12. Musket - three-band, either Springfield or Enfield musket with leather sling appropriate to musket. NO side arms, knives or swords allowed, except where warranted by rank. (As per unit by-laws, members must be over 16 years of age to carry a weapon.)
  13. Bayonet and Scabbard - Triangular bayonet proper for your musket. Matching scabbard, black leather, frog (for Enfield) and brass tip.
  14. Cartridges - properly rolled, 60 grain (FFF) black powder cartridges rolled in plain white or tan paper. No coin rollers, tape, glue or staples.
  15. Percussion caps should be the four wing type.
  16. Glasses (if needed) - Period correct, small oval, curved bridge looped behind ears, no nose piece. Clear lenses only.

The equipment above is the minimum required for an on-the field portrayal of a Union soldier. (Various cleaning and gun care items are also recommended for maintenance of your weapon.) The following items would be needed for a proper camp impression. Camping in the field is strongly recommended for all military members, but is not required.

  1. Tent - U.S. Model 1862 or 1864 shelter half, white canvas, with or without end piece. It is recommended that each member has own complete tent (two halves). Branches for poles, wooden pegs or forged iron stakes will also be needed. Wall tents or wedge tents for authentic family camping only.
  2. Blanket - U.S. Model 1851 gray wool blanket with black end stripes or Model 1861 brown wool blanket with dark brown end stripes.
  3. Cooking utensils - Heavy tin cup or boiler, frying pan, knife, fork and spoon, period correct. Coffee pot, tin plate optional as needed.
  4. Rubber blanket/poncho - Optional, but highly recommended.

The following items are optional, but are found highly useful.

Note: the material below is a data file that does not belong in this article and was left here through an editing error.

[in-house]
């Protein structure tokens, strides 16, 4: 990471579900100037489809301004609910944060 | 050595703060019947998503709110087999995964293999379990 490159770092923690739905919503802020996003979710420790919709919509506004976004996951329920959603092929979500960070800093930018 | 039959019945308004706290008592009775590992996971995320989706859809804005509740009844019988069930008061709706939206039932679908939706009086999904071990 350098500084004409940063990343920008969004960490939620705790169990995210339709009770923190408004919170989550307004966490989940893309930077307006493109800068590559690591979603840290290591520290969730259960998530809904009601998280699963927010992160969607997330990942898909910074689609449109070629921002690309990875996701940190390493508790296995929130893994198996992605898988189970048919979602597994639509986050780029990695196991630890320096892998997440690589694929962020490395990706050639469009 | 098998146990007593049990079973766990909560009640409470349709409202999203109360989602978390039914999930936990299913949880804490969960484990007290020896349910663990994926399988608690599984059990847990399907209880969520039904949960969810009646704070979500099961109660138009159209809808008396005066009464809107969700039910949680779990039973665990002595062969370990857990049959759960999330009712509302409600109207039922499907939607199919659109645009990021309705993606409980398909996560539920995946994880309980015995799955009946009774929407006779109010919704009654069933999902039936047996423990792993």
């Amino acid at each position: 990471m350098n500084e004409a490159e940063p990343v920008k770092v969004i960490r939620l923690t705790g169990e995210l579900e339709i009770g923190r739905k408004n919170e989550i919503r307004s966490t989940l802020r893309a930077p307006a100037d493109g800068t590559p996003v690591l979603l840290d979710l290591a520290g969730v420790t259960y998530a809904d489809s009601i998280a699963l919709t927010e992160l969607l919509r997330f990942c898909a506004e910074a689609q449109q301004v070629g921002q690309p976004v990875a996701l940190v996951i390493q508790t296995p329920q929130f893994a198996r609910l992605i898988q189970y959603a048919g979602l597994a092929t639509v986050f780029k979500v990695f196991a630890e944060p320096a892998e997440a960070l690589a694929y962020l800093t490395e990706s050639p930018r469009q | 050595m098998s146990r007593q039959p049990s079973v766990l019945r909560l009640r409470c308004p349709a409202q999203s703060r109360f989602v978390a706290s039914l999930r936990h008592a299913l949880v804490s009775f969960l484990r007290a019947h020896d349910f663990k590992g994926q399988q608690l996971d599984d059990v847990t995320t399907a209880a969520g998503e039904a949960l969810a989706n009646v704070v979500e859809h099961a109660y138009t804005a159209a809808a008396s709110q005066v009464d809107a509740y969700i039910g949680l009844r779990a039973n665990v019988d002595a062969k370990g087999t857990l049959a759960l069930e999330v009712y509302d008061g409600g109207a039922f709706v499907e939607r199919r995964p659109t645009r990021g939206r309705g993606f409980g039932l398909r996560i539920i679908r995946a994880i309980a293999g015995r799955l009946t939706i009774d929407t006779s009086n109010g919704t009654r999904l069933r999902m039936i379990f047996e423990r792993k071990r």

1. Other uniform items - great coat, frock coat, shell jacket, military vests, dark blue pants and gaiters are all optional, but are useful as further examples of items a Civil War soldier would be equipped with. The 140th is making a greater effort to have its members at some point acquire a zouave uniform, but it is not mandatory.
  2. Knapsack - U.S. Model 1851 double bag knapsack, black tarred canvas.
  3. Personal items (haversack stuffers) - any period correct items, either military issue, or civilian. Pocket watches, books, diaries, writing implements, toiletry items, playing cards, housewives, candles, pictures, etc. are all great for living history, and can also be helpful in the field. The only modern jewelry allowed on the field is a wedding ring.
  4. Tobacco - chewing or smoking. If you smoke, make it a pipe or cigars. Cigarettes were considered effeminate.

III. Military Drill

The following items of military knowledge are required before a member can partake in a public military demonstration or reenactment. The drill is taken from Casey’s Infantry Tactics.

  1. Manual of Arms - Arms positions of order arms, shoulder arms, support arms, present arms, right should shift arms, support arms, trail arms, ground arms, secure arms, charge bayonet. Also correct procedures for inspection arms, fixing and unfixing bayonets.